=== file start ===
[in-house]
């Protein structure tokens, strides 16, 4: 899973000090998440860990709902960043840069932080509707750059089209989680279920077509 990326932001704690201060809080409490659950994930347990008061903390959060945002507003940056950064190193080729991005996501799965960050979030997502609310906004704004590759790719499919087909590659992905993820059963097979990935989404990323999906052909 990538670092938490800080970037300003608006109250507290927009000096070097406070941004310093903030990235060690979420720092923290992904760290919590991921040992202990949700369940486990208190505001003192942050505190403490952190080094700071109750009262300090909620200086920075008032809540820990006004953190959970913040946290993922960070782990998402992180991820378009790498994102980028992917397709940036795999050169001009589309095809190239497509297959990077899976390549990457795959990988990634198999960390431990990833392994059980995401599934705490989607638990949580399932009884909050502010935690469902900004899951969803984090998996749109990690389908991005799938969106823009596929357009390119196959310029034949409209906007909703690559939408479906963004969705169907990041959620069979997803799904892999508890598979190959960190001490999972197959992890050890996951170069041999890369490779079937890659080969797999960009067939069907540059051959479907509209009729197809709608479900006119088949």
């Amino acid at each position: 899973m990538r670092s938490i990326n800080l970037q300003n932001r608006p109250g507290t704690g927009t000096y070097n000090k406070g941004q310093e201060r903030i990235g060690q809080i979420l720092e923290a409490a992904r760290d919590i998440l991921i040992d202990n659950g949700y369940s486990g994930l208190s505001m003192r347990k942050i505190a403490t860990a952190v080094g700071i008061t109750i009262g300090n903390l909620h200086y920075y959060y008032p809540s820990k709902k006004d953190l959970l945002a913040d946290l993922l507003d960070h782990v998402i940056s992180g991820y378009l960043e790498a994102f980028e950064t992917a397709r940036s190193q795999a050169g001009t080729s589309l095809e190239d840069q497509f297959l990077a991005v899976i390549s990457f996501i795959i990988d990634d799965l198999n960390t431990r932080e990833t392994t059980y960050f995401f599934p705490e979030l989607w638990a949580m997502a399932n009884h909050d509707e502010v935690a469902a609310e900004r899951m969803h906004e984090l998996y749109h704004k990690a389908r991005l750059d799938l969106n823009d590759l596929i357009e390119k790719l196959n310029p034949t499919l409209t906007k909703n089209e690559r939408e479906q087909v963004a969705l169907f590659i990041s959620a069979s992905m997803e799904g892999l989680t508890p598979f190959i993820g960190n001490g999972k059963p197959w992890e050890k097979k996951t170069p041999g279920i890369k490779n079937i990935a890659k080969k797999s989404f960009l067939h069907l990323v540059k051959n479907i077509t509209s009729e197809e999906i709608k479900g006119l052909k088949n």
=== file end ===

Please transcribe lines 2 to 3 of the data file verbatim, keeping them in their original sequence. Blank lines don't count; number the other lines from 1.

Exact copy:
């Protein structure tokens, strides 16, 4: 899973000090998440860990709902960043840069932080509707750059089209989680279920077509 990326932001704690201060809080409490659950994930347990008061903390959060945002507003940056950064190193080729991005996501799965960050979030997502609310906004704004590759790719499919087909590659992905993820059963097979990935989404990323999906052909 990538670092938490800080970037300003608006109250507290927009000096070097406070941004310093903030990235060690979420720092923290992904760290919590991921040992202990949700369940486990208190505001003192942050505190403490952190080094700071109750009262300090909620200086920075008032809540820990006004953190959970913040946290993922960070782990998402992180991820378009790498994102980028992917397709940036795999050169001009589309095809190239497509297959990077899976390549990457795959990988990634198999960390431990990833392994059980995401599934705490989607638990949580399932009884909050502010935690469902900004899951969803984090998996749109990690389908991005799938969106823009596929357009390119196959310029034949409209906007909703690559939408479906963004969705169907990041959620069979997803799904892999508890598979190959960190001490999972197959992890050890996951170069041999890369490779079937890659080969797999960009067939069907540059051959479907509209009729197809709608479900006119088949």
């Amino acid at each position: 899973m990538r670092s938490i990326n800080l970037q300003n932001r608006p109250g507290t704690g927009t000096y070097n000090k406070g941004q310093e201060r903030i990235g060690q809080i979420l720092e923290a409490a992904r760290d919590i998440l991921i040992d202990n659950g949700y369940s486990g994930l208190s505001m003192r347990k942050i505190a403490t860990a952190v080094g700071i008061t109750i009262g300090n903390l909620h200086y920075y959060y008032p809540s820990k709902k006004d953190l959970l945002a913040d946290l993922l507003d960070h782990v998402i940056s992180g991820y378009l960043e790498a994102f980028e950064t992917a397709r940036s190193q795999a050169g001009t080729s589309l095809e190239d840069q497509f297959l990077a991005v899976i390549s990457f996501i795959i990988d990634d799965l198999n960390t431990r932080e990833t392994t059980y960050f995401f599934p705490e979030l989607w638990a949580m997502a399932n009884h909050d509707e502010v935690a469902a609310e900004r899951m969803h906004e984090l998996y749109h704004k990690a389908r991005l750059d799938l969106n823009d590759l596929i357009e390119k790719l196959n310029p034949t499919l409209t906007k909703n089209e690559r939408e479906q087909v963004a969705l169907f590659i990041s959620a069979s992905m997803e799904g892999l989680t508890p598979f190959i993820g960190n001490g999972k059963p197959w992890e050890k097979k996951t170069p041999g279920i890369k490779n079937i990935a890659k080969k797999s989404f960009l067939h069907l990323v540059k051959n479907i077509t509209s009729e197809e999906i709608k479900g006119l052909k088949n």